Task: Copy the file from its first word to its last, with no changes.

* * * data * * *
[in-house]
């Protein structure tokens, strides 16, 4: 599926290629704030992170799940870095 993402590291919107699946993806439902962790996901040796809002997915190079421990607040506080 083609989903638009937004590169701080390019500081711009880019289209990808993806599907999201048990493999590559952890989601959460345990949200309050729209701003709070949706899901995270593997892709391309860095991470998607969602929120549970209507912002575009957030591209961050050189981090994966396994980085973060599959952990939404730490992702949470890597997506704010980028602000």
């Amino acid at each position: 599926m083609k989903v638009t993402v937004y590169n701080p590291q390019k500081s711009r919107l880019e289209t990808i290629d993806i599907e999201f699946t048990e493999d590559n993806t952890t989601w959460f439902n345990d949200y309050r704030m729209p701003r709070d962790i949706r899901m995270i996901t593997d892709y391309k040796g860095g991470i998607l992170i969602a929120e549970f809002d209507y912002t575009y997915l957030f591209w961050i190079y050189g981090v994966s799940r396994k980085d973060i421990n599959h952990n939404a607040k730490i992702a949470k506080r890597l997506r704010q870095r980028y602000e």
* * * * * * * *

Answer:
[in-house]
């Protein structure tokens, strides 16, 4: 599926290629704030992170799940870095 993402590291919107699946993806439902962790996901040796809002997915190079421990607040506080 083609989903638009937004590169701080390019500081711009880019289209990808993806599907999201048990493999590559952890989601959460345990949200309050729209701003709070949706899901995270593997892709391309860095991470998607969602929120549970209507912002575009957030591209961050050189981090994966396994980085973060599959952990939404730490992702949470890597997506704010980028602000």
């Amino acid at each position: 599926m083609k989903v638009t993402v937004y590169n701080p590291q390019k500081s711009r919107l880019e289209t990808i290629d993806i599907e999201f699946t048990e493999d590559n993806t952890t989601w959460f439902n345990d949200y309050r704030m729209p701003r709070d962790i949706r899901m995270i996901t593997d892709y391309k040796g860095g991470i998607l992170i969602a929120e549970f809002d209507y912002t575009y997915l957030f591209w961050i190079y050189g981090v994966s799940r396994k980085d973060i421990n599959h952990n939404a607040k730490i992702a949470k506080r890597l997506r704010q870095r980028y602000e």